Zimbabwean Minister of Industry and Commerce Welshman Ncube told an African forum on Tuesday in London that the country would consider adopting the South African rand as its currency and joining other countries in the loose rand monetary union.
Early this year Zimbabwe adopted a monetary regimen of allowing multiple hard currencies to circulate while withdrawing the debased Zimbabwe dollar from circulation. The move, led by consumer and business currency preferences, stopped massive hyperinflation in its tracks and resulted in stronger flows of imported essential goods into the country.
But without a currency of its own Zimbabwe is experiencing liquidity shortages, and many in the country, especially in rural areas, do not have ready access to hard currencies.
Ncube said Zimbabwe can't continue indefinitely with a multi-currency regimen, so it would look at joining Namibia, Swaziland and Lesotho in the Southern African rand monetary union where the rand circulates alongside local currencies.
Elsewhere, Finance Minister Tendai Biti repeated that the Zimbabwe dollar isn’t coming back any time soon, rebutting President Robert Mugabe’s recent contention that it should be restored for the benefit of rural dwellers shut out of hard-currency markets.
Director Godfrey Kanyenze of the Labor and Economic Research Institute of Zimbabwe told reporter Chris Gande of VOA's Studio 7 for Zimbabwe that reintroducing the Zimbabwe dollar does not make sense with the economy barely initiating a recovery.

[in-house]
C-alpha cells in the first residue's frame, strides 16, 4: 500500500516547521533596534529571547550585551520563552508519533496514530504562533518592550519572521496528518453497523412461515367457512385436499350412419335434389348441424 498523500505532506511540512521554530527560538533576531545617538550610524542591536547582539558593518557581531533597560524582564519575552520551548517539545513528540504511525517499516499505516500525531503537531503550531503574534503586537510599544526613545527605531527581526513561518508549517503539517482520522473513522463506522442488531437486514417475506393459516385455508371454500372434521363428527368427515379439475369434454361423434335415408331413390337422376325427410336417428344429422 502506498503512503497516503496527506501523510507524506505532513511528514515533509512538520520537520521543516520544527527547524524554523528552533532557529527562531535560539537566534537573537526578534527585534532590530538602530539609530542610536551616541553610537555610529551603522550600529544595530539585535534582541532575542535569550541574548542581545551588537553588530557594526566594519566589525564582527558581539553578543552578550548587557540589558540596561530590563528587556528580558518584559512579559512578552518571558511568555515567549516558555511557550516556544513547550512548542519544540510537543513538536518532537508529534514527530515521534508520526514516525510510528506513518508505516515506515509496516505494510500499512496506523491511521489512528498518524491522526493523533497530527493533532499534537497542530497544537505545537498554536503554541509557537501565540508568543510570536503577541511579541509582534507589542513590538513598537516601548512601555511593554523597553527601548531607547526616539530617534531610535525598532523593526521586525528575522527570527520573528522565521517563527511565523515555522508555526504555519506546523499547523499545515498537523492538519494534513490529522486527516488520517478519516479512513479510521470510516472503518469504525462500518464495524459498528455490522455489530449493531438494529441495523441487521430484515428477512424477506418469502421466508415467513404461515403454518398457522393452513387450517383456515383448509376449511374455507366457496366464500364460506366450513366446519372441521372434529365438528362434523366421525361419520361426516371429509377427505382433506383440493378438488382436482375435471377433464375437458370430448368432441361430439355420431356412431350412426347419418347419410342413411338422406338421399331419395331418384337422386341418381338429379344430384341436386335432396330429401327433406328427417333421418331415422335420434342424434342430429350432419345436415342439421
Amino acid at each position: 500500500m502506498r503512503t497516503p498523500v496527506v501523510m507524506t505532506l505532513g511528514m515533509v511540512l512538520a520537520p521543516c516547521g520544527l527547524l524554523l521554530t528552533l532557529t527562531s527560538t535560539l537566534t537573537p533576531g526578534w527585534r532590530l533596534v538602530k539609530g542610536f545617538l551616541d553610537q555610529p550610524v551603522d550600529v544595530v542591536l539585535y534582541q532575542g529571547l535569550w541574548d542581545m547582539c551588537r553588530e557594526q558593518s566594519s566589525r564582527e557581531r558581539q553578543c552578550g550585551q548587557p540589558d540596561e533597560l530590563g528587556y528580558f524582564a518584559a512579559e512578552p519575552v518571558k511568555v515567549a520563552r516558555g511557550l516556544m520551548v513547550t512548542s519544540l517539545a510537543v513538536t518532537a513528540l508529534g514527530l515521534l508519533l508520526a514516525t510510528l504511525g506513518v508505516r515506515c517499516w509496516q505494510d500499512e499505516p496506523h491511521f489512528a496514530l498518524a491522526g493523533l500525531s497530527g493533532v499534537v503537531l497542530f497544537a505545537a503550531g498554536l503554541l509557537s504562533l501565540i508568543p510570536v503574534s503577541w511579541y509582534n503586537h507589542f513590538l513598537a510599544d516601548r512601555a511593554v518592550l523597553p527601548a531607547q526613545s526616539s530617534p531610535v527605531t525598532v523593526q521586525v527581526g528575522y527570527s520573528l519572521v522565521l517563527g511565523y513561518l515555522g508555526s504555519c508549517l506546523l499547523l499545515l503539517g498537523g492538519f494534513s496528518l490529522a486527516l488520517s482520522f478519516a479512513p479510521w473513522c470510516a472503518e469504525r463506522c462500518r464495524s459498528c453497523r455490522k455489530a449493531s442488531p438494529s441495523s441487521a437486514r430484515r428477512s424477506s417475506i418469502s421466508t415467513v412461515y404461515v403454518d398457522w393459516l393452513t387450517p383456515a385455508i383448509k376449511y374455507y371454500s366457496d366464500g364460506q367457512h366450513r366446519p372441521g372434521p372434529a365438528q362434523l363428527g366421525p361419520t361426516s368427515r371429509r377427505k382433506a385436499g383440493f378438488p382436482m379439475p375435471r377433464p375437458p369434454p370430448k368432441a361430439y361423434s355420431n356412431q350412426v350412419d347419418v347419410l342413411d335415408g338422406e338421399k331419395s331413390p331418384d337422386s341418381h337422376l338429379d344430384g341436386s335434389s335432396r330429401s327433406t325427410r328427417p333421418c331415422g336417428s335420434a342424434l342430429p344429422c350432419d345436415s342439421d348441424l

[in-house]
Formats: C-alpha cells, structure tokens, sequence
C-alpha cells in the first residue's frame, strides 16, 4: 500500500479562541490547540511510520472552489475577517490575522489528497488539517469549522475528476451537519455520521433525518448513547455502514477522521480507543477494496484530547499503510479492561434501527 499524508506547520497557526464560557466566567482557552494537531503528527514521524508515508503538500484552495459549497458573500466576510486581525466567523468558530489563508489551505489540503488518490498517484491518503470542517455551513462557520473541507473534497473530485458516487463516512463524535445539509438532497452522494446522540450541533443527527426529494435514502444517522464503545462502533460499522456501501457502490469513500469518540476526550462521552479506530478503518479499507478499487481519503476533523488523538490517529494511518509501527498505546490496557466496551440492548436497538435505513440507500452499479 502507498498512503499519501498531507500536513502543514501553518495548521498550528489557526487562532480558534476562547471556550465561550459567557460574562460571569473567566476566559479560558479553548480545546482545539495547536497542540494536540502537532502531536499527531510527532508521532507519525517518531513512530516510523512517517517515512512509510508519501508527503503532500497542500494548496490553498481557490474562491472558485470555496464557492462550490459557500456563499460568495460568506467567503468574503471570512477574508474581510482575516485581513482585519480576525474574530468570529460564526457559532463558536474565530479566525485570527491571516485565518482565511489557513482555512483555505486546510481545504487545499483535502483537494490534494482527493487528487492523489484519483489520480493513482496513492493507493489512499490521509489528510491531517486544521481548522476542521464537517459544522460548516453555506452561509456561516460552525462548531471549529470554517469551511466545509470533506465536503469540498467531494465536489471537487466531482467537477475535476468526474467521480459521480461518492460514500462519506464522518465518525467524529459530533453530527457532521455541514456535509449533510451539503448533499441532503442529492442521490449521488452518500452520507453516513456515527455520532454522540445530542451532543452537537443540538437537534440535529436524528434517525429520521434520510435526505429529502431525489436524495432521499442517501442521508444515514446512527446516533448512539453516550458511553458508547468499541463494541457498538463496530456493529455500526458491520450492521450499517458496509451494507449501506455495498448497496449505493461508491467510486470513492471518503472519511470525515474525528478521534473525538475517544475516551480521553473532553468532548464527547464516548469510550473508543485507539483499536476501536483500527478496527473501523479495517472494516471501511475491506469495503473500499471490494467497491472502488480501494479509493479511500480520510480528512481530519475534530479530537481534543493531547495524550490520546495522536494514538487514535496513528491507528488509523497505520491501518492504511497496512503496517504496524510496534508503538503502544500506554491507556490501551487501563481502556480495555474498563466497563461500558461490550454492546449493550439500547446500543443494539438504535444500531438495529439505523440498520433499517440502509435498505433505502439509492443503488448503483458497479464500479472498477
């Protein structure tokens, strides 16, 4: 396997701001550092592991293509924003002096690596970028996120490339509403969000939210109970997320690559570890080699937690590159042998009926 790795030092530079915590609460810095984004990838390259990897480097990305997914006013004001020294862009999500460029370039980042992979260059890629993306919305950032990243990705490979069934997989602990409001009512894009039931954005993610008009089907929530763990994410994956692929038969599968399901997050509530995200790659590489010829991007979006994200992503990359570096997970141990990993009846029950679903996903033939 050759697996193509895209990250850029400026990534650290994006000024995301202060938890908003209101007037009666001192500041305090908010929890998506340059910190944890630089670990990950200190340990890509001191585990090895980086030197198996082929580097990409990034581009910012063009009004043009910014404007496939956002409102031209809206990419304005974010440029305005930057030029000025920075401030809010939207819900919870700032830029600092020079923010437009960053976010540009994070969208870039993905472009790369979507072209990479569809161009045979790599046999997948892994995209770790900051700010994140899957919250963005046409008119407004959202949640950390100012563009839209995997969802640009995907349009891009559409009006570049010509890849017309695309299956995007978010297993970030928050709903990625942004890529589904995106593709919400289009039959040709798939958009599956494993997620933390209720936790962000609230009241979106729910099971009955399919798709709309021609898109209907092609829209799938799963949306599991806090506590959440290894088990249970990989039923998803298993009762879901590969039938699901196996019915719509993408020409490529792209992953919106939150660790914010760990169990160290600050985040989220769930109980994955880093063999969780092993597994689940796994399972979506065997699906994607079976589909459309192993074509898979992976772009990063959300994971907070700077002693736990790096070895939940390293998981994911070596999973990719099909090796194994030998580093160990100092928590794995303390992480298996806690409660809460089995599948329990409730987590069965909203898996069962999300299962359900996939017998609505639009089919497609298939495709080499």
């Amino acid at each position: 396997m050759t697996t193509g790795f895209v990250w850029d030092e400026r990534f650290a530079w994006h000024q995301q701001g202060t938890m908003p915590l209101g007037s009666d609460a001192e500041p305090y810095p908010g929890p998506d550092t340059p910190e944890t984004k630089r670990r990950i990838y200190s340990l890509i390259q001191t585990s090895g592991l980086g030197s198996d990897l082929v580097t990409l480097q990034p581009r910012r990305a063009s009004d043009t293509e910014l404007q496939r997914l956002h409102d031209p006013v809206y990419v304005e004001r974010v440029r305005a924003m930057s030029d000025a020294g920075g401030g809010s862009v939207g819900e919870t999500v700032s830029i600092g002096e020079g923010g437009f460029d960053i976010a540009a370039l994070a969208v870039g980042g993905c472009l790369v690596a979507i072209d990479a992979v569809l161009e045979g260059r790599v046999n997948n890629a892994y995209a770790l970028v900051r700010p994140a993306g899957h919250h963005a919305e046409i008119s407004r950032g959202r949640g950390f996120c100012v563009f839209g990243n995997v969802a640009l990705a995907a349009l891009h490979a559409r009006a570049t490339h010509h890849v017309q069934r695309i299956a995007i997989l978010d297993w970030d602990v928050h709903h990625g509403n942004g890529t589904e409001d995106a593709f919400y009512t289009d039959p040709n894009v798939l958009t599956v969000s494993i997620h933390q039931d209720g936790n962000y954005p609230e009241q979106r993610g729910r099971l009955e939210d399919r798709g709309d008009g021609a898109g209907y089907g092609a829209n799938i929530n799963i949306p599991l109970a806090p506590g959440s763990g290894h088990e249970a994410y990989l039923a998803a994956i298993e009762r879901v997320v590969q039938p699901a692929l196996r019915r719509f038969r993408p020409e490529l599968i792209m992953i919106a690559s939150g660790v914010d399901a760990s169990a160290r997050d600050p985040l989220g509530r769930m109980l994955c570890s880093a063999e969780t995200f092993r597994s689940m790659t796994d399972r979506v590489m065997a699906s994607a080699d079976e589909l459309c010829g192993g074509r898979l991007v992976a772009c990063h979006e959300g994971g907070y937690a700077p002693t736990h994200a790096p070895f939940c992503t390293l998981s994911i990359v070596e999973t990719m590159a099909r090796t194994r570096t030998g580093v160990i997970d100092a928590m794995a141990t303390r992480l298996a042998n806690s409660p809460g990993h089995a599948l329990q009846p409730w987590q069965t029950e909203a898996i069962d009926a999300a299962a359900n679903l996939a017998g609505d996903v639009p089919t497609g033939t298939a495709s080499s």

Elsewhere, seeking an infusion of foreign capital, senior Harare officials will make the case for investing in Zimbabwe to international business people in a two-day conference beginning on Thursday in Harare. The gathering will also try to encourage Zimbabweans in the so-called diaspora to identify business opportunities in their homeland.
Economic Planning and Investment Promotion Minister Elton Mangoma told reporter Sandra Nyaira of VOA's Studio 7 for Zimbabwe that the conference aims to position Zimbabwe as a destination for foreign direct investment in Southern Africa.
At the same time, the Zimbabwean government is hoping to raise more than US$50 million by offering diaspora bonds to millions of nationals living abroad. But analysts say such a venture could meet with initial skepticism and fears such capital might ultimately bolster the former ruling ZANU-PF party of President Robert Mugabe, now sharing power with the Movement for Democratic Change formation of Prime Minister Morgan Tsvangirai.
But analysts say many Zimbabweans abroad, who collectively remit some US$500 million to the country each year, will probably buy bonds if the political situation improves.
London-based political analyst Bekithemba Mhlanga told reporter Gibbs Dube that success in the proposed bond issue will depend on the anticipated return on investment.